# Sampling from and decoding an HMM#

This script shows how to sample points from a Hidden Markov Model (HMM): we use a 4-state model with specified mean and covariance.

The plot shows the sequence of observations generated with the transitions between them. We can see that, as specified by our transition matrix, there are no transition between component 1 and 3.

Then, we decode our model to recover the input parameters.

```import numpy as np
import matplotlib.pyplot as plt

from hmmlearn import hmm

# Prepare parameters for a 4-components HMM
# Initial population probability
startprob = np.array([0.6, 0.3, 0.1, 0.0])
# The transition matrix, note that there are no transitions possible
# between component 1 and 3
transmat = np.array([[0.7, 0.2, 0.0, 0.1],
[0.3, 0.5, 0.2, 0.0],
[0.0, 0.3, 0.5, 0.2],
[0.2, 0.0, 0.2, 0.6]])
# The means of each component
means = np.array([[0.0, 0.0],
[0.0, 11.0],
[9.0, 10.0],
[11.0, -1.0]])
# The covariance of each component
covars = .5 * np.tile(np.identity(2), (4, 1, 1))

# Build an HMM instance and set parameters
gen_model = hmm.GaussianHMM(n_components=4, covariance_type="full")

# Instead of fitting it from the data, we directly set the estimated
# parameters, the means and covariance of the components
gen_model.startprob_ = startprob
gen_model.transmat_ = transmat
gen_model.means_ = means
gen_model.covars_ = covars

# Generate samples
X, Z = gen_model.sample(500)

# Plot the sampled data
fig, ax = plt.subplots()
ax.plot(X[:, 0], X[:, 1], ".-", label="observations", ms=6,
mfc="orange", alpha=0.7)

# Indicate the component numbers
for i, m in enumerate(means):
ax.text(m, m, 'Component %i' % (i + 1),
size=17, horizontalalignment='center',
bbox=dict(alpha=.7, facecolor='w'))
ax.legend(loc='best')
fig.show()
``` Now, let’s ensure we can recover our parameters.

```scores = list()
models = list()
for n_components in (3, 4, 5):
for idx in range(10):
# define our hidden Markov model
model = hmm.GaussianHMM(n_components=n_components,
covariance_type='full',
random_state=idx)
model.fit(X[:X.shape // 2])  # 50/50 train/validate
models.append(model)
scores.append(model.score(X[X.shape // 2:]))
print(f'Converged: {model.monitor_.converged}'
f'\tScore: {scores[-1]}')

model = models[np.argmax(scores)]
n_states = model.n_components
print(f'The best model had a score of {max(scores)} and {n_states} '
'states')

# use the Viterbi algorithm to predict the most likely sequence of states
# given the model
states = model.predict(X)
```
```Converged: True Score: -1240.2224657040947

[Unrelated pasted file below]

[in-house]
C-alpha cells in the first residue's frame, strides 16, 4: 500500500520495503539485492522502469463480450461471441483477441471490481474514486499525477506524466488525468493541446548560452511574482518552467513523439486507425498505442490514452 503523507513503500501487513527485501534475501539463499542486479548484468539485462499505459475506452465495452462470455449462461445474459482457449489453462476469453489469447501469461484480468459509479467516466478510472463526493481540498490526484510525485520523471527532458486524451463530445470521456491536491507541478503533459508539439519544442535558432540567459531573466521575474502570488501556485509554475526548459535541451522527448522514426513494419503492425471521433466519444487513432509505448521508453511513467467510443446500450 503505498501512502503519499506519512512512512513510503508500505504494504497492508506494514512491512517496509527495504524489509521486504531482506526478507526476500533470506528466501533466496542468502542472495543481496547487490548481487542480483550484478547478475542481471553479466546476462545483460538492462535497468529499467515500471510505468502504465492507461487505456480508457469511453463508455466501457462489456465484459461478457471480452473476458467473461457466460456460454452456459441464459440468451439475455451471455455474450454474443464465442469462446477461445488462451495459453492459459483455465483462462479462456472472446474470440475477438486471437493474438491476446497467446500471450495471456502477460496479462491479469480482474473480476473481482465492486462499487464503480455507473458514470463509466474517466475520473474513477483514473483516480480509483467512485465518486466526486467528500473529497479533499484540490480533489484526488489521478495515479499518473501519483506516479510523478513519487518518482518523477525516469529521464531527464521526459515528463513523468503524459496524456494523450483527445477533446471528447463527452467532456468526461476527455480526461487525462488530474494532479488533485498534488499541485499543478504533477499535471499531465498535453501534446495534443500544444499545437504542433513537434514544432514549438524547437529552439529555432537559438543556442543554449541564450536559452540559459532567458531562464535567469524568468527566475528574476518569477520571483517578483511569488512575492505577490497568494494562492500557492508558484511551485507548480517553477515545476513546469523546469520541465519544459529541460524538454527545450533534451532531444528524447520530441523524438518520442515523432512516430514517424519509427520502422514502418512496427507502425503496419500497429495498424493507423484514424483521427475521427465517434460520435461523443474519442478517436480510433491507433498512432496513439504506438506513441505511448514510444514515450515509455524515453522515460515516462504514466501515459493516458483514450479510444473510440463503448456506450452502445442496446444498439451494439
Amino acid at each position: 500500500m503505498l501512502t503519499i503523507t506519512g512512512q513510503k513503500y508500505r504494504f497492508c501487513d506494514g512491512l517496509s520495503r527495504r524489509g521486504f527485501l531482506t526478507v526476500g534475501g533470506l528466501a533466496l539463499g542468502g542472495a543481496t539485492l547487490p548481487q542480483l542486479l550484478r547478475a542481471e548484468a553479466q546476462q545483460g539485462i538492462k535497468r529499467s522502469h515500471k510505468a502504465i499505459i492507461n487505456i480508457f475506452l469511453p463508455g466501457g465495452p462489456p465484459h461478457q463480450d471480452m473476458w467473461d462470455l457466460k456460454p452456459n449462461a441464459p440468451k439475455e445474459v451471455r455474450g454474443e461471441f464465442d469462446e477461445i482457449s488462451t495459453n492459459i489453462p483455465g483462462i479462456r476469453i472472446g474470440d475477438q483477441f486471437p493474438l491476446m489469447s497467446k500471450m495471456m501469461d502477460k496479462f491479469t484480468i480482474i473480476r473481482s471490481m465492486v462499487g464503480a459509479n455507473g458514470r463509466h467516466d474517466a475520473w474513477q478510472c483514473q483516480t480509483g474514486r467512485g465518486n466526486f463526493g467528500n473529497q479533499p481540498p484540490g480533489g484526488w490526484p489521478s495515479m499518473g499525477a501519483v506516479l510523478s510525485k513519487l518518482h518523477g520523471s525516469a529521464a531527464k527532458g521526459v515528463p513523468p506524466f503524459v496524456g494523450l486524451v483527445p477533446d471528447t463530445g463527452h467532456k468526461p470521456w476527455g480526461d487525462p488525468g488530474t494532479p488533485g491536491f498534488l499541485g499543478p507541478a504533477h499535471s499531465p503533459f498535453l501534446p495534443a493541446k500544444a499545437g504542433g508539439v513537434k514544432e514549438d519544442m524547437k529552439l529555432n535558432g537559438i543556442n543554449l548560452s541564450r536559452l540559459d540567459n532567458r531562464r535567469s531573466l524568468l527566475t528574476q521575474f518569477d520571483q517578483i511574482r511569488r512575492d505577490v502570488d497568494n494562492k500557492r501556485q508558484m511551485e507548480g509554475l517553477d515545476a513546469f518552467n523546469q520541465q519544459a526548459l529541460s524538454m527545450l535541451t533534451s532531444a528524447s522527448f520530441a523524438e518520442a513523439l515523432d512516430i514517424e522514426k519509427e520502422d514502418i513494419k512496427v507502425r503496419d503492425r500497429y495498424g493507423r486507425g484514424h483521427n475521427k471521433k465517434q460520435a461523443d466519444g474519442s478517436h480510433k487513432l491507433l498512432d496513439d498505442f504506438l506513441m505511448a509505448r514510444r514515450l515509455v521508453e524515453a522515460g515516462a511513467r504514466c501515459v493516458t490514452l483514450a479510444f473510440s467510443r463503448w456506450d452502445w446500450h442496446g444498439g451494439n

Converged: True Score: -1186.7420418264308
Converged: True Score: -1096.768418968077
Converged: True Score: -1088.7116582720425
Converged: True Score: -1297.5072996673102
Converged: True Score: -1088.7116582720416
Converged: True Score: -1088.7116582720437
Converged: True Score: -1088.7116582720469
Converged: True Score: -1088.7116582720416
Converged: True Score: -1088.7116582720416
Converged: True Score: -928.1431723033875
Converged: True Score: -1254.8692925887642
Converged: True Score: -928.1431723033854
Converged: True Score: -1048.9977316520922
Converged: True Score: -928.143172303387
Converged: True Score: -1100.2301663437845
Converged: True Score: -1018.2289220745046
Converged: True Score: -928.1431723033827
Converged: True Score: -928.1431723033828
Converged: True Score: -927.5166437871019
Converged: True Score: -933.8462101735552
Converged: True Score: -947.5748391403899
Converged: True Score: -979.0591339631765
Converged: True Score: -939.4206042890555
Converged: True Score: -944.3509619126286
Converged: True Score: -1039.8531152832604
Converged: True Score: -926.2876665213995
Converged: True Score: -965.3334333311909
Converged: True Score: -1109.8192587178862
Converged: True Score: -1102.0994146229873
The best model had a score of -926.2876665213995 and 5 states
```

Let’s plot our states compared to those generated and our transition matrix to get a sense of our model. We can see that the recovered states follow the same path as the generated states, just with the identities of the states transposed (i.e. instead of following a square as in the first figure, the nodes are switch around but this does not change the basic pattern). The same is true for the transition matrix.

```# plot model states over time
fig, ax = plt.subplots()
ax.plot(Z, states)
ax.set_title('States compared to generated')
ax.set_xlabel('Generated State')
ax.set_ylabel('Recovered State')
fig.show()

# plot the transition matrix
fig, (ax1, ax2) = plt.subplots(1, 2, figsize=(8, 5))
ax1.imshow(gen_model.transmat_, aspect='auto', cmap='spring')
ax1.set_title('Generated Transition Matrix')
ax2.imshow(model.transmat_, aspect='auto', cmap='spring')
ax2.set_title('Recovered Transition Matrix')
for ax in (ax1, ax2):
ax.set_xlabel('State To')
ax.set_ylabel('State From')

fig.tight_layout()
fig.show()
```
• • Total running time of the script: ( 0 minutes 1.663 seconds)

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